Before Jenny, Mike, and Bob were born, the author and her husband were active and involved young U.S. Army Officers, assigned to interesting and dynamic jobs at Ft. Devens, Massachusetts. Once their babies arrived, though, the author chose to take a then-available option -- to work for the Army part-time, and stay at home with her precious children for a number of years. That decision proved fortuitous in the days to come. The first part of this memoir takes place at the family's Ft. Devens home, with stories detailing often fun, sometimes serious happenings in the day-to-day life of the author and her little children.
Then, in an instant, their relatively tranquil existence was turned upside down. Her husband received orders for an overseas assignment.
With sad farewells, the family packed up to leave behind everything familiar and friendly. In Part II, the author offers intriguing glimpses of their international journey, countless adjustments, and subsequent daily lives in their new home: a tiny remote military enclave at Weierhof, West Germany.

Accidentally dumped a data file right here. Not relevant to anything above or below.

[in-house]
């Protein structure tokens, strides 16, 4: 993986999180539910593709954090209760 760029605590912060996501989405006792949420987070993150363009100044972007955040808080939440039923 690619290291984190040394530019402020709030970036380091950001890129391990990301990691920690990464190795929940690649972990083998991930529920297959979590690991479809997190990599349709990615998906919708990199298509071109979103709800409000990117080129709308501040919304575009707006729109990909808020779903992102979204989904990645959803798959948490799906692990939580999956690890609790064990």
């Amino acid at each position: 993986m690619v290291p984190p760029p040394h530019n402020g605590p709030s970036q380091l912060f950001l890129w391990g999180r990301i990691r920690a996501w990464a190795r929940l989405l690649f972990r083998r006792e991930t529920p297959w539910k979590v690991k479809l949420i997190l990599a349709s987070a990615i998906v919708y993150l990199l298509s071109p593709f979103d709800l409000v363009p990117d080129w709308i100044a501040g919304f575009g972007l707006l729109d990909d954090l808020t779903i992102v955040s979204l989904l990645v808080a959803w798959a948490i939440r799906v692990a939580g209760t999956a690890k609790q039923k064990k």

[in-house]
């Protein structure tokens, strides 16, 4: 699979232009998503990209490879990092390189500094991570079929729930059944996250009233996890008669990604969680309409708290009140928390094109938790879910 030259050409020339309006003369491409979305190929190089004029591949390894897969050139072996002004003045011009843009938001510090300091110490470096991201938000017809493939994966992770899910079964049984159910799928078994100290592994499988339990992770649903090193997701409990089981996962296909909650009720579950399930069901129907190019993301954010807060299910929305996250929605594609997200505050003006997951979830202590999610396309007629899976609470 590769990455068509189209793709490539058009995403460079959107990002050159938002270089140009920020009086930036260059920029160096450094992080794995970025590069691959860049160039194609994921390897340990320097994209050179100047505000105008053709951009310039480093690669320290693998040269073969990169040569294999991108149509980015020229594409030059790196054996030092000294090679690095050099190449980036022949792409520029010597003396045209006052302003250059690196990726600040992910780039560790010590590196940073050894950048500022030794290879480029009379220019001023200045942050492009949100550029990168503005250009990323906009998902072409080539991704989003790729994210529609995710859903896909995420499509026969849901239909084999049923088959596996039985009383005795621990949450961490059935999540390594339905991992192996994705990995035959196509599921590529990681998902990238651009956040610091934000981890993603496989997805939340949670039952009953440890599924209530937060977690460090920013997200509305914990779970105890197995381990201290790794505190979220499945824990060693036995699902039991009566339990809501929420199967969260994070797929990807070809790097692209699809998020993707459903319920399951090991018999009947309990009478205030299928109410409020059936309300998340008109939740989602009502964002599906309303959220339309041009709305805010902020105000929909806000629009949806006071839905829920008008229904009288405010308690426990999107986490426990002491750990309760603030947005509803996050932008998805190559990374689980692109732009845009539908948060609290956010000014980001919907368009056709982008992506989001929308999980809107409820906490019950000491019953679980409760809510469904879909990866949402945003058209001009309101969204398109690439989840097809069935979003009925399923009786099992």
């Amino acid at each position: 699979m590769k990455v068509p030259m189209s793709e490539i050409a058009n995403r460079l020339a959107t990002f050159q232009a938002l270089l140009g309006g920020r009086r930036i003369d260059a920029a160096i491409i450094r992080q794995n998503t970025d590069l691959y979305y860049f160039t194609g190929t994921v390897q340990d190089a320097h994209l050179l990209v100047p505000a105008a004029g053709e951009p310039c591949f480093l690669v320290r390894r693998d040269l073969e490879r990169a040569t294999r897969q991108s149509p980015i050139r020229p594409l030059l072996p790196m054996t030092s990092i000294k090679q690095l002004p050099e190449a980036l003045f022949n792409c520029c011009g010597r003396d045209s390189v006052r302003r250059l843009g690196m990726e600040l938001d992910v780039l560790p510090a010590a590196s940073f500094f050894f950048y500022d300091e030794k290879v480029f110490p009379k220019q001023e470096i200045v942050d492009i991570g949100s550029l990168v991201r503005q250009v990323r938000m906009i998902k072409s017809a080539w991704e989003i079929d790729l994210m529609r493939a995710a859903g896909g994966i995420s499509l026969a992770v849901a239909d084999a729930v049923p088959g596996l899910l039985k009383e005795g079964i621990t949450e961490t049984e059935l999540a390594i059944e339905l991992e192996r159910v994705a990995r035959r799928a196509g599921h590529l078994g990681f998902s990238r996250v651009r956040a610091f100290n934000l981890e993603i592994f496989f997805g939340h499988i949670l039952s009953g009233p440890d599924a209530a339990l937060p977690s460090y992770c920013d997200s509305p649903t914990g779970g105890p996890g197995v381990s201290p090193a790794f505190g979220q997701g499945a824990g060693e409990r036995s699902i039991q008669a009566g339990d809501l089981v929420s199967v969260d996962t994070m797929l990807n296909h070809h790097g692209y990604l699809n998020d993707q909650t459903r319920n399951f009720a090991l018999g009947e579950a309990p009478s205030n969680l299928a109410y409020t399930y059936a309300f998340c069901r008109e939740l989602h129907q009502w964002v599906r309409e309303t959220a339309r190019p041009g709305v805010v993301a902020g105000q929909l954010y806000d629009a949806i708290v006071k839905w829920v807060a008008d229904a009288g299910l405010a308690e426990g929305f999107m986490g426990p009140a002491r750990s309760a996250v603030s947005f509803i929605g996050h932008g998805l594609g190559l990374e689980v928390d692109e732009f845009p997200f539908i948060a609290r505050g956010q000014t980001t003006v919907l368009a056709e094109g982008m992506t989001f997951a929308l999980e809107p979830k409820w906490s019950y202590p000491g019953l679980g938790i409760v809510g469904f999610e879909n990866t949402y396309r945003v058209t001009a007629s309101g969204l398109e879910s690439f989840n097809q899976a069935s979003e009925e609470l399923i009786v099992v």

When they arrived in Frankfurt, the author was a little surprised to discover that she fondly remembered many positive aspects of life in Germany. But less than three hours later, she found herself dismayed at the fact that there were virtually no normal American military amenities on-site at Weierhof, or even close by. And, on a more serious note, the stark atmosphere of the community was often both tense and more than a little hostile.
With patience, a healthy sense of adventure, and a large dose of good humor, though, the family made the transition to their new home. The author captivates her audience with a light-hearted, often amusing mix of accounts detailing normal day-to-day childhood growth and discovery, and tales of European activities and travels in an era when life moved happily along at a much slower, technology-free pace.